After suffering their own mutation of that most horrid of chronic maladies known as the mid 1990s, this consequential contributor to the Swedish Death Metal scene was sort of stuck in semi-groove limbo. With the release of this aptly titled salutation to sickness and dismay, “Fiendish Regression”, GRAVE finally succeeded in cracking through the walls of mediocrity and actually put out something that is respectable by the standards set by themselves circa 1991-1992. It doesn’t fully succeed in reliving the glory days of gore, darkness, mysticism and villainy that characterized “Into The Grave”, but it succeeds at being a modern variant on the same basic style quite nicely.
The contents of this album could be compared to a former student relearning old lessons, putting a greater emphasis on quality rather than quantity. As a result, the songs that emerge are fairly formulaic and easy to follow, but also leave a lasting impression on the listener. Dissonant, yet also memorable riffs and rudimentary melodic fragments work with a dark and bottom heavy production to recapture the old visual of a graveyard that this band used to put forth with ease. It’s a little bit less reverb heavy and hall-like than the abandoned stone structures to the unholy atmospheric vibe you get from MORBID ANGEL, but it draws from a similar sense of grimness and despair.
Although most of these songs contain pretty fast passages of double bass work and a few blast beats filter in and out, there is a sense of slowness to the sound, fed mostly by the Doom influences that the band carries. Although the riffs here are a bit more dissonant and muddy and the vocals are guttural enough to put Corpsegrinder on notice, there are definitely noticeable parallels to “South Of Heaven” and early SAINT VITUS, to the point of becoming a blatant homage at times. When combined with the fast drums and toneless barks of Ola Lindgren, this sense of traveling while standing still emerges. It doesn’t qualify as Death/Doom because there are too many Thrash-like moments woven into this album (mostly paralleling SLAYER and KREATOR), but the Doom elements definitely play a heavier role on here than they do on what most mainline bands associated with this style incorporate.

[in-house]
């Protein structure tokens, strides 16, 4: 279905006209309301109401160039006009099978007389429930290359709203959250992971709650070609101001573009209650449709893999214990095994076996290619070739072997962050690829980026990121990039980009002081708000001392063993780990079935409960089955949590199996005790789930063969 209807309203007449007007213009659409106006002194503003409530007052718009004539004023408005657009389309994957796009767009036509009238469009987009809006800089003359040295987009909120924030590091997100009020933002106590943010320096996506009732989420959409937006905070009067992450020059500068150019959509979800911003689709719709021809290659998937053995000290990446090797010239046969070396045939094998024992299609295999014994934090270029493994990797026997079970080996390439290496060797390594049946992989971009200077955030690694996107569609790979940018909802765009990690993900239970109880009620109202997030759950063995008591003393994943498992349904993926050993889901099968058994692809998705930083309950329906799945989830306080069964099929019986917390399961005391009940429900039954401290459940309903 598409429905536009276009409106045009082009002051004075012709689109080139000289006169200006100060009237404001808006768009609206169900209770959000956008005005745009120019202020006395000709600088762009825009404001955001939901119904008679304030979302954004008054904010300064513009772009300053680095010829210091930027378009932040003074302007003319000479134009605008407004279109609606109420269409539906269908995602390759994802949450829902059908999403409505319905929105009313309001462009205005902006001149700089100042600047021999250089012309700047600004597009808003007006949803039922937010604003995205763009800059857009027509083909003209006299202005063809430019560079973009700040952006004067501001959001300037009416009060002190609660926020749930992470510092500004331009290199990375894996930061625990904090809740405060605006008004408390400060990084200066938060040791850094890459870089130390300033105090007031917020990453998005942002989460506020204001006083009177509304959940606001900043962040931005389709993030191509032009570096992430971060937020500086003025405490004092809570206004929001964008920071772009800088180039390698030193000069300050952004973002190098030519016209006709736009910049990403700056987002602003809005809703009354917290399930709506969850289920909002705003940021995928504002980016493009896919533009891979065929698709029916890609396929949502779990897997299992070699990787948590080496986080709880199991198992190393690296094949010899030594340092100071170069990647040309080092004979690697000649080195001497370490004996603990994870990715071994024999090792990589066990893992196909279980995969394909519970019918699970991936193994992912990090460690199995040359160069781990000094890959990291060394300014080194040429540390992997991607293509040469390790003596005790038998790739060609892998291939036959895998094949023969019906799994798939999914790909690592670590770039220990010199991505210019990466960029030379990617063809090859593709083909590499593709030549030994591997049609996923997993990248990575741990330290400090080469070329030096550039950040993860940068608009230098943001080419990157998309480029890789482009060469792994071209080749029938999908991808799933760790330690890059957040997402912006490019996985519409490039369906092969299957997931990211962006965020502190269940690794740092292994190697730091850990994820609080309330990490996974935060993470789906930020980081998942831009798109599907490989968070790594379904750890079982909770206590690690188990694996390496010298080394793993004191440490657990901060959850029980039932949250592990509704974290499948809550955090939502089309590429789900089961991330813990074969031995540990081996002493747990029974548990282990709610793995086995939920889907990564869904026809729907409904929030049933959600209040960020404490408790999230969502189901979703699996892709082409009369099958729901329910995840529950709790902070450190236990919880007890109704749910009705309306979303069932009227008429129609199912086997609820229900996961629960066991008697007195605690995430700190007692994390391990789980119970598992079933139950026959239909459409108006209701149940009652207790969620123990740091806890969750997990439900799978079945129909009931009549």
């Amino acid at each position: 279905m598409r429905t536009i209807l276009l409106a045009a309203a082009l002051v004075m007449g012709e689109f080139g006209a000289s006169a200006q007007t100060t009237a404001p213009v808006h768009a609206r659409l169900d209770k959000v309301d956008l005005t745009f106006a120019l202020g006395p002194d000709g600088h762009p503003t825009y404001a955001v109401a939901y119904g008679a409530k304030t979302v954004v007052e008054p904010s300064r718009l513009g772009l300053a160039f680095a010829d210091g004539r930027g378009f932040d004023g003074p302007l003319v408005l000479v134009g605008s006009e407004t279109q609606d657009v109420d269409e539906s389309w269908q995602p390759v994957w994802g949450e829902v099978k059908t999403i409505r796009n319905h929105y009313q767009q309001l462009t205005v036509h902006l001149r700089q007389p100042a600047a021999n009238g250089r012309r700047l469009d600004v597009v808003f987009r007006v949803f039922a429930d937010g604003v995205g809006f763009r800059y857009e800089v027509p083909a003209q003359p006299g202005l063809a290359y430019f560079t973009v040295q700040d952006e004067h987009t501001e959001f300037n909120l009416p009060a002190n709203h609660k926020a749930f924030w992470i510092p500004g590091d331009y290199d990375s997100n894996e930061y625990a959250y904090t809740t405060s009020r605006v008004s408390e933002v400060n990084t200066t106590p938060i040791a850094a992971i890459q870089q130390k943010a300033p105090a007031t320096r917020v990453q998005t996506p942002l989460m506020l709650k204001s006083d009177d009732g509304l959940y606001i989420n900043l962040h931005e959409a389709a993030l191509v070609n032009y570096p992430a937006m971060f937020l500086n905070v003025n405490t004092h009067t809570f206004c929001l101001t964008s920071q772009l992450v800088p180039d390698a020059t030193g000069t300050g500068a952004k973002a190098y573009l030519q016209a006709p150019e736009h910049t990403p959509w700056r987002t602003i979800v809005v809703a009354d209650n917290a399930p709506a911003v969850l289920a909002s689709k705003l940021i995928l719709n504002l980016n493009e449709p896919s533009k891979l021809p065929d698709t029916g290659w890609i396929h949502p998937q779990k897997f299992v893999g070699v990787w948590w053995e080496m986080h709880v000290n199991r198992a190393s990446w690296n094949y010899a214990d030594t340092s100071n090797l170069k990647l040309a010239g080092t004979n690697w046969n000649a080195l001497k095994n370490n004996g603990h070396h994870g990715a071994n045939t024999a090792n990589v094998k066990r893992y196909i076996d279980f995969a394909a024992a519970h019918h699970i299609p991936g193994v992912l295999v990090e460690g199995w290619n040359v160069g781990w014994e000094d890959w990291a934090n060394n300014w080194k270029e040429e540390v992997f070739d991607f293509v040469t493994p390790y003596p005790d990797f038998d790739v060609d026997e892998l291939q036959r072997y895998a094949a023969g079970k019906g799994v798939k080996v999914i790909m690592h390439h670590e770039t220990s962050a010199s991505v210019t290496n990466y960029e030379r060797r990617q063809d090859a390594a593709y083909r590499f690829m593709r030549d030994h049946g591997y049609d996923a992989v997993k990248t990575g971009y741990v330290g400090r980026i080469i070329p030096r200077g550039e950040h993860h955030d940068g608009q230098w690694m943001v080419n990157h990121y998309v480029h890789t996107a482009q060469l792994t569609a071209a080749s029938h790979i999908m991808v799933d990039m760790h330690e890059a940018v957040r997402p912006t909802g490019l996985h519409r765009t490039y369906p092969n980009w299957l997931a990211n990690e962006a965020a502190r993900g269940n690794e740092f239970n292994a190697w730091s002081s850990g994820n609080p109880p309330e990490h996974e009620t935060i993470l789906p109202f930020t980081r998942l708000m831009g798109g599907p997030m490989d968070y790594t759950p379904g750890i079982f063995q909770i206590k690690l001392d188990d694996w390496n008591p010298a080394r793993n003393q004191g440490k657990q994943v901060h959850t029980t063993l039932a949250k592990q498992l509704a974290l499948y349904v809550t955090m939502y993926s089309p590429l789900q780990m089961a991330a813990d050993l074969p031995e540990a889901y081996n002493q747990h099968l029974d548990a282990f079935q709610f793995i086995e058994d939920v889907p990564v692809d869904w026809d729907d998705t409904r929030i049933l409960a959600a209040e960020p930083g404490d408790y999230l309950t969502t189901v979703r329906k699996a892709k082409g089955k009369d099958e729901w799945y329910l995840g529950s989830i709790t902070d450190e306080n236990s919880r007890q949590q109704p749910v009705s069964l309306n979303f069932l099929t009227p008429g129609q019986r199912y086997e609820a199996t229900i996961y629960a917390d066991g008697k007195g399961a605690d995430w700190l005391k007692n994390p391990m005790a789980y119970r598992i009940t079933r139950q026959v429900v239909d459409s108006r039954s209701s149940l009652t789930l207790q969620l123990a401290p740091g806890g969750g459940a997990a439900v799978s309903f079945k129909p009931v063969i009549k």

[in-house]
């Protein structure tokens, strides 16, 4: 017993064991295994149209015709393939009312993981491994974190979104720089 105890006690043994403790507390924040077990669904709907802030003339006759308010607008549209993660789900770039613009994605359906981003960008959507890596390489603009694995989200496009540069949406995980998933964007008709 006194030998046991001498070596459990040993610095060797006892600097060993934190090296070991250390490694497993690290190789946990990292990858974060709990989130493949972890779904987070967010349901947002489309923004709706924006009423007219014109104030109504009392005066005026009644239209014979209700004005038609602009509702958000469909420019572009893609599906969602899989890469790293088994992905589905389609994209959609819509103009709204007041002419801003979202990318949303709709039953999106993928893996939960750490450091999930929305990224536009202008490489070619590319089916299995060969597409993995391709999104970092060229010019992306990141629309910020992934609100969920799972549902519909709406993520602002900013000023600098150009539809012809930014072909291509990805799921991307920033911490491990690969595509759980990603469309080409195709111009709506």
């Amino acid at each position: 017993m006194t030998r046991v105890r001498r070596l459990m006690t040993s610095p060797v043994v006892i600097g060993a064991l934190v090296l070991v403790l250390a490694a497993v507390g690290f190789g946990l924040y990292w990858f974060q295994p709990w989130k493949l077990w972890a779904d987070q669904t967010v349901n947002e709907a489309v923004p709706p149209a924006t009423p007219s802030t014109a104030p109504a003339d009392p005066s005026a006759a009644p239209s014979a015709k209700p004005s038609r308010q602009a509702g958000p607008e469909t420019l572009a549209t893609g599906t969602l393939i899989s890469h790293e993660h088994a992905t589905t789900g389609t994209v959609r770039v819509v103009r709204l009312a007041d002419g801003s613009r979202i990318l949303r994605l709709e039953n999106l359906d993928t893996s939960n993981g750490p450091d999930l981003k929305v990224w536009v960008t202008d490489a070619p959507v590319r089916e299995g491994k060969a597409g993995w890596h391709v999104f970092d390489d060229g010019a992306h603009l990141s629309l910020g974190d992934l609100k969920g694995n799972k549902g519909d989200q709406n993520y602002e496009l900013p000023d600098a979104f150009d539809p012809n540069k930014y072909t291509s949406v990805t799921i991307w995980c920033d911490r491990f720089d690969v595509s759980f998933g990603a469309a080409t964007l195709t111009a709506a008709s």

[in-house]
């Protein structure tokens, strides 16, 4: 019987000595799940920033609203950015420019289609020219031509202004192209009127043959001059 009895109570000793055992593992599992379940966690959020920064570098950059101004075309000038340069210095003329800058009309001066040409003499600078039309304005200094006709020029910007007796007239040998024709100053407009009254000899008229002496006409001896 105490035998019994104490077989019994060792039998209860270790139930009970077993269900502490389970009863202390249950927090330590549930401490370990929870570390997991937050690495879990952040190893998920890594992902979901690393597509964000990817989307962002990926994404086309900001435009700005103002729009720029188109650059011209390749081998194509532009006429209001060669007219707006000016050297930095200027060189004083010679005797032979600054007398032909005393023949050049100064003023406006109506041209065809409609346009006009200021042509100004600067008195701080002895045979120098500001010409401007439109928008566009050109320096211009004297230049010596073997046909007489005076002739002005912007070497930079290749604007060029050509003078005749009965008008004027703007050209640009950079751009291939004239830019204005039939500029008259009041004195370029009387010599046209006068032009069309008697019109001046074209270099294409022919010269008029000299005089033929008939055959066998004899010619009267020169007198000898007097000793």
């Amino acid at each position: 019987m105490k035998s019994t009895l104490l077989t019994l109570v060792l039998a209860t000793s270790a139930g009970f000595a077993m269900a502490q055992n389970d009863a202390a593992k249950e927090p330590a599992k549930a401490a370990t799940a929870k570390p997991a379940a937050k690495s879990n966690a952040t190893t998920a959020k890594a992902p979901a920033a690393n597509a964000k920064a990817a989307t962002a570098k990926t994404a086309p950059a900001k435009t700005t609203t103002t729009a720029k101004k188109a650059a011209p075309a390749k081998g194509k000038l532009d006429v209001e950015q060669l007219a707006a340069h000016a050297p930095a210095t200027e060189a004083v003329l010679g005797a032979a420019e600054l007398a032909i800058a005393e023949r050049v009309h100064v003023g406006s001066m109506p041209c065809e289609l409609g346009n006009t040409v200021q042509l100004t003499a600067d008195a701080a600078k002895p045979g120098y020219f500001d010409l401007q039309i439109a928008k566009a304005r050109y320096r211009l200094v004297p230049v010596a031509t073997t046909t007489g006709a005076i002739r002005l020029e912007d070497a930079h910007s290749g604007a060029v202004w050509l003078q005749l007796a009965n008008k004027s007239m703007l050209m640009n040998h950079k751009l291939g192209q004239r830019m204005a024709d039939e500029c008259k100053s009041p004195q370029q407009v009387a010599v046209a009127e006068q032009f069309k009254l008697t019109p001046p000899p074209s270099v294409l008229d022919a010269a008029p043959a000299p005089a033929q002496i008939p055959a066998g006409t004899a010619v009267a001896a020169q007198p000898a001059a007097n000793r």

In terms of individual song quality, picking a favorite depends more on what stylistic leanings you look for in your Death Metal rather than one song necessarily being of a higher grade. “Last Journey” has one of those really haunting “South Of Heaven” intros that goes into a pretty epic sounding mix of sludgy, swamp drenched, low end, slow paced riffing and guttural ravings fit for a marching army of rotting corpses. “Out Of The Light” and “Bloodfeast” are good picks if you like Death/Thrash with a definite MORBID ANGEL tinge to it. And for CANNIBAL CORPSE fanatics who want their Death Metal disgustingly atonal and loaded with tremolo work and fast as hell blast beats, “Breeder” is the one to hear.
This is definitely a worthy pickup for anyone who likes older styled Death Metal with a modern production. It lacks the cartoon-like gore worship that CANNIBAL CORPSE popularized, the brutality for its own sake nonsense of many modern acts, as well as the lack of musicality that seems all too prevalent amidst a sea of cookie cutter acts with no identity of their own. Those shopping for it are encouraged to shop for the limited edition one which carries a really solid Death Metal remake of “Buried At Sea” by SAINT VITUS and a pretty solid extra song in “Autopsied”. It’s a good step in the right direction, but things would get better still on later albums where things would get faster and more furious.
(Online April 13, 2009)